After the first issue of of Prometheus: Fire and Stone launches in September, the four other series will unfold with an issue per week, setting up an eight-week cycle of the Prometheus book, the Aliens book, the Alien vs. Predator title, and Predator: Fire and Stone. While each of the four series will have its own storyline, characters and events from each will overlap each other, creating a larger narrative structure that will culminate in a standalone wrap-up issue after they’ve all completed their runs.

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Comic(s) Relief: Dark Horse’s Gorgeous Aliens/ Predator/ Prometheus Covers

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AVP1Fans were chomping at the bit when it was revealed that Ridley Scott’s Prometheus was indeed a prequel set in the world of the Alien films. And while Prometheus disappointed many due to script problems and lunk-headed characters, it was still gorgeous, full of ideas, and a voyage that left us craving more of one of cinema’s most compelling science fiction settings. While a Prometheus sequel is in the works, fans won’t have to wait until it hits theaters to explore more of that universe. Dark Horse is launching Fire and Stone, an interconnected set of comic miniseries this fall, exploring and further uniting the worlds of the Prometheus, Aliens, and Predator films. Whatever revelations await us, one thing is clear: the cover art is bloody gorgeous.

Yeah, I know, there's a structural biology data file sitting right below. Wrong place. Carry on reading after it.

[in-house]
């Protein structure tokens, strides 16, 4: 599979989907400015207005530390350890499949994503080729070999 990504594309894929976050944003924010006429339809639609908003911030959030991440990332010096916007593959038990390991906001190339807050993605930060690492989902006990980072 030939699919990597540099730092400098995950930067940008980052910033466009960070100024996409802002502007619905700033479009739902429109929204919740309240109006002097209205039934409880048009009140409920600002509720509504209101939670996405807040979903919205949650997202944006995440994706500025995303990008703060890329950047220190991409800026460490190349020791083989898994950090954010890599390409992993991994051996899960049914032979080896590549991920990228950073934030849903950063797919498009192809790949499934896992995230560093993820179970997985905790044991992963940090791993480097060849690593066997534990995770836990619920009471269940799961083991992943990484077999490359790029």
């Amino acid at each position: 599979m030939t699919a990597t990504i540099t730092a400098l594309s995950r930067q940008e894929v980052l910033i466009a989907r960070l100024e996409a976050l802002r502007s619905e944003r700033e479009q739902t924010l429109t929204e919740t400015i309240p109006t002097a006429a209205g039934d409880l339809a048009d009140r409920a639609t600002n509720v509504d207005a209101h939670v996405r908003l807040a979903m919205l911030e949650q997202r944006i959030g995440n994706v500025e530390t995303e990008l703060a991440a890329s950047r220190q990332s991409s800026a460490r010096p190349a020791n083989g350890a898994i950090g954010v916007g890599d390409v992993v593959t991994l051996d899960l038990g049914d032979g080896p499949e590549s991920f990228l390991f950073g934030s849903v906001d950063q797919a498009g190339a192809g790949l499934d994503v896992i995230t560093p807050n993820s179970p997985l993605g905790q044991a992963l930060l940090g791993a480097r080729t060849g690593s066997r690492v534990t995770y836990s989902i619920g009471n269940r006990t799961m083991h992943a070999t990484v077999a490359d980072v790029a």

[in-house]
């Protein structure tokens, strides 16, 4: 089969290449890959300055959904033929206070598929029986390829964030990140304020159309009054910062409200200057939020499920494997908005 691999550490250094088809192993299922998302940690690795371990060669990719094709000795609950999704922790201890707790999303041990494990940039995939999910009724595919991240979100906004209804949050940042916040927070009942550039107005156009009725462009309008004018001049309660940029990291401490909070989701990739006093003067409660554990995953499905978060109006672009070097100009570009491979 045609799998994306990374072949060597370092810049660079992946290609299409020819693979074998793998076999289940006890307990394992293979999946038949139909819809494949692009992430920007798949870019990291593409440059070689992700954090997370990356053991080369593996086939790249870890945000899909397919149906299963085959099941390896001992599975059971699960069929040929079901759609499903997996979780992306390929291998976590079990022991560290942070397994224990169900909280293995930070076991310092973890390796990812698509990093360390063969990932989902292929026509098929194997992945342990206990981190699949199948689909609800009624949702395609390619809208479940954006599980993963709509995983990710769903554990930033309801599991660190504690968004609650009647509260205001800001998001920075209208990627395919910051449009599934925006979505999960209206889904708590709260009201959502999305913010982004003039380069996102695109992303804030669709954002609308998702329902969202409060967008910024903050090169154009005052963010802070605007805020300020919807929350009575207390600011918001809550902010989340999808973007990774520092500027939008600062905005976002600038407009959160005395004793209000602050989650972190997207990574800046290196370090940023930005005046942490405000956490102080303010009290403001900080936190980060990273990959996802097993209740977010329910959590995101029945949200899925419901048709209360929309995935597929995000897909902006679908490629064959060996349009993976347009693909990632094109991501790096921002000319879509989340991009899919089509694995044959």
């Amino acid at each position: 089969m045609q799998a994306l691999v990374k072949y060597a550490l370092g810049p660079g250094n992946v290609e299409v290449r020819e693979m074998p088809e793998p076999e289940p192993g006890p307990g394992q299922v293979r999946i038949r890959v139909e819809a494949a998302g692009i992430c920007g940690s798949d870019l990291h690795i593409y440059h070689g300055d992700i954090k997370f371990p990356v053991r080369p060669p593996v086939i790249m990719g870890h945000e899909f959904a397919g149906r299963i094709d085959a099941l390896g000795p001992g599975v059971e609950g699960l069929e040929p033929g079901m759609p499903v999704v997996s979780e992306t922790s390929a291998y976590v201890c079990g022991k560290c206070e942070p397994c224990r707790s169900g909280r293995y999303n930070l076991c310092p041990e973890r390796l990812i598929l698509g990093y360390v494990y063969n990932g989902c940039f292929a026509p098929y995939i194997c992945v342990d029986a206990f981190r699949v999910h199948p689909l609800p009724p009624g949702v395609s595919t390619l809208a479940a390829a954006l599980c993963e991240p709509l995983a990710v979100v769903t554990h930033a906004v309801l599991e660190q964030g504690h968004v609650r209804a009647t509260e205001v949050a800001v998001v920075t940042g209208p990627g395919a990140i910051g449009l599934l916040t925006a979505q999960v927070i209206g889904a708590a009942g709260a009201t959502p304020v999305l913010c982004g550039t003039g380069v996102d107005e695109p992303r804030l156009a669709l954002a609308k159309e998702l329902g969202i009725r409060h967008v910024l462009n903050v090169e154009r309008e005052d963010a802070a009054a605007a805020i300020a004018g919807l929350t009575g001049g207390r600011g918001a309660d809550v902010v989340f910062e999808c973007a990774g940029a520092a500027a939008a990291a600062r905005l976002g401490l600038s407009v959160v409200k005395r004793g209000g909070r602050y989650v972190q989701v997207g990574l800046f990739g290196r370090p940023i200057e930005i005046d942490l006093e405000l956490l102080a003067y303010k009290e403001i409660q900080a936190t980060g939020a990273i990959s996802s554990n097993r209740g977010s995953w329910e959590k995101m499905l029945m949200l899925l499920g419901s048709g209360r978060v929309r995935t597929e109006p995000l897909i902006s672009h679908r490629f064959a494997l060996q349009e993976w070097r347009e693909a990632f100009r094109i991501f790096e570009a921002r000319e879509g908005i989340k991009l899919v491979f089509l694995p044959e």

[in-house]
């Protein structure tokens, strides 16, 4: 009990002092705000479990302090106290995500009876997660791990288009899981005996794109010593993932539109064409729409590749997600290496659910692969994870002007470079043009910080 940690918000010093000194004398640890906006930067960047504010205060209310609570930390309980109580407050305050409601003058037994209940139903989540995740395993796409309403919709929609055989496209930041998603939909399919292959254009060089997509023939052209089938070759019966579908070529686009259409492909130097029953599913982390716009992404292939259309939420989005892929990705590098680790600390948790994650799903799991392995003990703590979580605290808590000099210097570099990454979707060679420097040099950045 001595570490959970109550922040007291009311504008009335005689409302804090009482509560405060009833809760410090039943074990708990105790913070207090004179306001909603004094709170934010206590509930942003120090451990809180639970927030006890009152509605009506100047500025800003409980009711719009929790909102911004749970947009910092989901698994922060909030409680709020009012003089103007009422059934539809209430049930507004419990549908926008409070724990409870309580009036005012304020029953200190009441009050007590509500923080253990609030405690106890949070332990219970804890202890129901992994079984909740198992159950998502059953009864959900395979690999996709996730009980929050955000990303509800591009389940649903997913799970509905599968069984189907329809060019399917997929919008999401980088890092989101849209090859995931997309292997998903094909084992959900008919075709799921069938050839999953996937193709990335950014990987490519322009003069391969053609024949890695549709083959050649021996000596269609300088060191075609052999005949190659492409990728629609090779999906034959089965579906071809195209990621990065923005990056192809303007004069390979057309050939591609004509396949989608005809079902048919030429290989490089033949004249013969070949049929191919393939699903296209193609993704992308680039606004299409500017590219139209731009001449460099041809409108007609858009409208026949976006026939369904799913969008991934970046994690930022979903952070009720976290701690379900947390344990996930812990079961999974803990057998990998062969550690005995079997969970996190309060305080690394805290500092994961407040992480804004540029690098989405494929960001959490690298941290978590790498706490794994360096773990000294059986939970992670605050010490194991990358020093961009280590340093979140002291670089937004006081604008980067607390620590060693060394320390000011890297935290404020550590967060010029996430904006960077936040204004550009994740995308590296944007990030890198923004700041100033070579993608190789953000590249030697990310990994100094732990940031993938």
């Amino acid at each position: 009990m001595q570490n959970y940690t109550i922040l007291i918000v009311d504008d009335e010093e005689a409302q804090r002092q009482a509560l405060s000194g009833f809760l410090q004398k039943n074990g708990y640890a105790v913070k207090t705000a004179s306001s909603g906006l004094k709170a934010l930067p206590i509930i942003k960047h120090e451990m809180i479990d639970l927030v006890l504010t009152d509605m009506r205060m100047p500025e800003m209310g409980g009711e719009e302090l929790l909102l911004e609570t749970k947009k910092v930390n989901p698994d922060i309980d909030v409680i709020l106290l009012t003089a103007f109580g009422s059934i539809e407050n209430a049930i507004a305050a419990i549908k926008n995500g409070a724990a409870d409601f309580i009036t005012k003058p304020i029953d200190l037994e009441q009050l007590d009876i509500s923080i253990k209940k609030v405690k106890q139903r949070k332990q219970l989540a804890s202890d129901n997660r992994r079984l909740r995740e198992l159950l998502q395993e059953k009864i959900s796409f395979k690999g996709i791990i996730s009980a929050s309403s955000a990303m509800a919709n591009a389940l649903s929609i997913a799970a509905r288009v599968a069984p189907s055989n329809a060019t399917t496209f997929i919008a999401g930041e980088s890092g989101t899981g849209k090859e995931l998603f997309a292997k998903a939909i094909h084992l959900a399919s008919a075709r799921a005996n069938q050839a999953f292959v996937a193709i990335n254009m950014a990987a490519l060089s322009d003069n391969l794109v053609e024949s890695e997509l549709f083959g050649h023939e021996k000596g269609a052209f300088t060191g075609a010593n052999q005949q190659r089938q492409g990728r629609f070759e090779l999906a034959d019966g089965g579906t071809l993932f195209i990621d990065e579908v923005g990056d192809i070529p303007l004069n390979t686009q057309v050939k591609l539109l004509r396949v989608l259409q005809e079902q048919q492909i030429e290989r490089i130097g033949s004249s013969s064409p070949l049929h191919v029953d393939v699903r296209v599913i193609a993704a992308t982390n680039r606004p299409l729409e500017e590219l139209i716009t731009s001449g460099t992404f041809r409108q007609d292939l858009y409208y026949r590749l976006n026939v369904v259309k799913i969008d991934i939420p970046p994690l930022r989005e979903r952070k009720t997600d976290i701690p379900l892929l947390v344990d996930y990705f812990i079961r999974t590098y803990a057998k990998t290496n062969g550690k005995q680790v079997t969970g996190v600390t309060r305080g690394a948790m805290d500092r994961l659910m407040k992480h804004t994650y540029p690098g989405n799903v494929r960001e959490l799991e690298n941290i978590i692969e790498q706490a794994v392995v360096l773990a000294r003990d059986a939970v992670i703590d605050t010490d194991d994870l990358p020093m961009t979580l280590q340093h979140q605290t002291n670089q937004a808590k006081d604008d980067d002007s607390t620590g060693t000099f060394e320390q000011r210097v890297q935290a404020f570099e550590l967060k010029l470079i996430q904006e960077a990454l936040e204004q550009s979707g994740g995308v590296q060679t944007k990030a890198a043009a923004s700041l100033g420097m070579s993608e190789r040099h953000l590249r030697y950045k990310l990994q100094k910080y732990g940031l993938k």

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Lucasfilm And Marvel Partner Up For New Star Wars Comics

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star wars comic booksIn 2012, Disney purchased Lucasfilm for $4.4 billion with the goal of re-launching Star Wars franchise. The first big step will be Star Wars: Episode VII in 2015. Since the purchase, Disney has been consolidating the various branches of Lucasfilm under the larger banner. While fans can currently read new adventures that take place in a galaxy far, far away with comic books from Dark Horse, the property will jump ship to Marvel starting in 2015. This comes to no surprise to anyone, considering Disney both own Marvel and Lucasfilm, and this is an attempt to keep Star Wars under the same corporate umbrella.